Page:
07 July 2009

Getting back on the horse

I need to get back to writing more. I have been playing a lot with Facebook, but it doesn't give me what the blog does: a clear, searchable account of my life. Everything on Facebook goes away it seems--the blog is always here and I like very much being able to look back a year or two and see what 23 year old Stephen was thinking on whatever date it is. For example, of course.

As we near the end of our first year in the UK--coming up in September--I'm getting nostalgic again. I shouldn't be; we have a long way to go. Still, when I finish my dissertation on September 7th, I will be done with this MRes and moving up to the big kids' table. Now I have a very small, controlled set of data that I am doing small, controlled things to. Come October, I am going to be tackling something much larger: the construction of  'community' through discourse and what role  Internet discourse is playing in changing or manipulating what we understand 'community' to be. This fits in, slightly, with a project my superviser has just gotten a load of funding for, where she will be the principal investigator for a study on the poetics of empathy. The first researcher has just taken residency here and they will be looking at some focus group data about the perceived threat of terrorism, among other things. But I digress.

I have also been feeling very homesick for Japan as I am reading Murakami's new novel '1Q84' in Japanese and following a couple of my gaijin friends' lives via the Internet. What I forget about my time in Japan, the thing that seems to completely gone from my memory, is all the time I spent teaching English and dreaming about doing something better, something greater, something that was more fitting to my ability. I forget what it was like to lead pronunciation drills and read, mindlessly, out of a textbook. I forget how angry it made me when people asked me the most silly and inane questions about America. I forget about the 90 minutes I spent, week after week, in my adult learning class with people who never, ever improved. I forget all that.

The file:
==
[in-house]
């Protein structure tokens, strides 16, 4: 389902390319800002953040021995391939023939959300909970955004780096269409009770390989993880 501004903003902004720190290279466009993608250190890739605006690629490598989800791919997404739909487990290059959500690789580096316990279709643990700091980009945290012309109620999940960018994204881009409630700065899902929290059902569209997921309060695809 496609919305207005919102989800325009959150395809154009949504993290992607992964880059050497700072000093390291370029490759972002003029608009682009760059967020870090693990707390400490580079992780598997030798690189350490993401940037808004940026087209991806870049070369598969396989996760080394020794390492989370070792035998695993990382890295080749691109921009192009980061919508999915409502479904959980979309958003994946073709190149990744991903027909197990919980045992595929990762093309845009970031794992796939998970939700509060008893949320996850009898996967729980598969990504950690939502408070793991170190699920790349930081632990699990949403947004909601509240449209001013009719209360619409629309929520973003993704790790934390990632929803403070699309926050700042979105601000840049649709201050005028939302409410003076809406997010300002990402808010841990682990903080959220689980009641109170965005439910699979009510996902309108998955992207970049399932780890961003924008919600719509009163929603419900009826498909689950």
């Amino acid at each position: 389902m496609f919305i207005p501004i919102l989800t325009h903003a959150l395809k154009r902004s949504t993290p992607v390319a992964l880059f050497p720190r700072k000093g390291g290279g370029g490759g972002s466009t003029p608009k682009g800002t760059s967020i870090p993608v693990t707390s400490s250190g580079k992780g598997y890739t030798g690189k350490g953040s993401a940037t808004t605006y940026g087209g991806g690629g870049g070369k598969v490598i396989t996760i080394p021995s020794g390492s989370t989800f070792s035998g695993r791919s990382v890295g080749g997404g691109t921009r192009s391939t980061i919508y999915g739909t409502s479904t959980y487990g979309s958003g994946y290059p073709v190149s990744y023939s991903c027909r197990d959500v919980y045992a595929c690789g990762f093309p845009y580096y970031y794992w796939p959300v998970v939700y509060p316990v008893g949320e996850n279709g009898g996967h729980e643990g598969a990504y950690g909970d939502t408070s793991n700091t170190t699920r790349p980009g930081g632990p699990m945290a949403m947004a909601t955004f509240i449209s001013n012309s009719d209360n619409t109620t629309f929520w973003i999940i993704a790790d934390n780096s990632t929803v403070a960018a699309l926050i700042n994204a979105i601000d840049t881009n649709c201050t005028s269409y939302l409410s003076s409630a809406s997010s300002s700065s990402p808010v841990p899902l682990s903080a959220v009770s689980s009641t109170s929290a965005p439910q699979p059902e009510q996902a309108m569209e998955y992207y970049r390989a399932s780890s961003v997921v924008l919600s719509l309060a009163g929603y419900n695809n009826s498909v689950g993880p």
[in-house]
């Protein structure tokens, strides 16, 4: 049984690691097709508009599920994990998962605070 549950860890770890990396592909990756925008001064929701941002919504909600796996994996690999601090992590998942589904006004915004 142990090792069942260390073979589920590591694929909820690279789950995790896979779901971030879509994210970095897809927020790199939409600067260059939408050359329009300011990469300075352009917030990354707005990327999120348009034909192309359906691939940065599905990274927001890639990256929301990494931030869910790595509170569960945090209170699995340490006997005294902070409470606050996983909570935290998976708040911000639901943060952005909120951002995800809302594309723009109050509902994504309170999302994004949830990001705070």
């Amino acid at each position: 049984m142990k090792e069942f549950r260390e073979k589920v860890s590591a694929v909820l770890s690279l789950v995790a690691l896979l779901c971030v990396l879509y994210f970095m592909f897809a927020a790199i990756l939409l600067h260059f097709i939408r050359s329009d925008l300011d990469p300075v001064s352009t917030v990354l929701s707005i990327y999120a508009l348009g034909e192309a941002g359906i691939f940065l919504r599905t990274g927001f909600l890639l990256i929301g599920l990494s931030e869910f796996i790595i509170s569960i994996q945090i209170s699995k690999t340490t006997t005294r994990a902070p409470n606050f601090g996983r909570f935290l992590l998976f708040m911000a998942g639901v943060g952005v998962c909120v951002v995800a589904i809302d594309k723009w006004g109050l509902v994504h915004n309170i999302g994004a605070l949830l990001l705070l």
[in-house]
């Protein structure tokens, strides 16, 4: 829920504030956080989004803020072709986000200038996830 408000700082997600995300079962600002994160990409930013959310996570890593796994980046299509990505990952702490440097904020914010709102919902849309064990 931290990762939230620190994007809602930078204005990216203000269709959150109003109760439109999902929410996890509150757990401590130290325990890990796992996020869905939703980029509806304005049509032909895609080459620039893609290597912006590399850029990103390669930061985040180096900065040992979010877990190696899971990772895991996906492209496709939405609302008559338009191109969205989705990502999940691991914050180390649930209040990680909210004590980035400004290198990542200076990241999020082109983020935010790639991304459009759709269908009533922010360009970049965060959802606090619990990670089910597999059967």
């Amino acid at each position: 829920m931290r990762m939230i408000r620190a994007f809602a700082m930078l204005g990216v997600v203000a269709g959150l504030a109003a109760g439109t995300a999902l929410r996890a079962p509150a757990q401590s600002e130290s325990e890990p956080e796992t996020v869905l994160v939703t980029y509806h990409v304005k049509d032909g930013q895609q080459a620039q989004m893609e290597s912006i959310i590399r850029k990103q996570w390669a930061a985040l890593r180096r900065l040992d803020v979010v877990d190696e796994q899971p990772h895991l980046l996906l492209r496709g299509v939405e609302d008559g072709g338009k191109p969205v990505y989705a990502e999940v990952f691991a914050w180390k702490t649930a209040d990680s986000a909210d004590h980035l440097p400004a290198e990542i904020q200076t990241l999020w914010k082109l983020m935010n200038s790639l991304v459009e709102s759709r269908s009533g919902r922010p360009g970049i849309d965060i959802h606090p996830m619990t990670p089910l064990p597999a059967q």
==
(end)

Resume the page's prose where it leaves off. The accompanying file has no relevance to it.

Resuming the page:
I remember, instead, all the inbetweens. Riding my bike in the mountains outside of Shibata, for example, which I only got to do for about four months. I remember one Saturday morning, I woke up at 5:30 and I remember coming through the foothills of the mountains, the sun rising and mist hanging on the rice paddies while the old men and women from the village were out in the field. I remember being able to afford coffee at Starbucks and anything else I wanted or needed without any thought to whether or not we would have enough money. I remember the rivers, and I remember running up and down the Matsuhama bridge. I remember that as I was running I was imagining myself, sitting here, in England doing the very thing I am doing.

I fight this constantly as a person, wanting something else, wanting what I've given up and never content with what I have. I am always looking backwards and not learning to value what I have now and what I have now is something incredible. Last night, I ran around Caldecotte Lake which is about a mile from our house and maybe about 3 or 4 miles in circumference. It was almost nine, but the sun was still out, and I ran as hard as I could for a long as I could. It was cool and all the birds were out on the lake. I ran back to the house and as I came up our street, I looked up at the apartment and Naomi and Yoko were looking out, waiting for me to come. Naomi was so excited when she saw me; she shouted out and waved wildly.

I remember that after we moved I thought, I never want to pack up and move to another country. And again, I can't remember that feeling. I can remember the thought, but I can't remember the feeling.

I suspect none of this is going to go away and the best I can do is keep moving forward and try, as hard as I can, to appreciate that moment my daughter waits for me, looking out the window. Because that will be thing I will be pining for next year, I'm sure.
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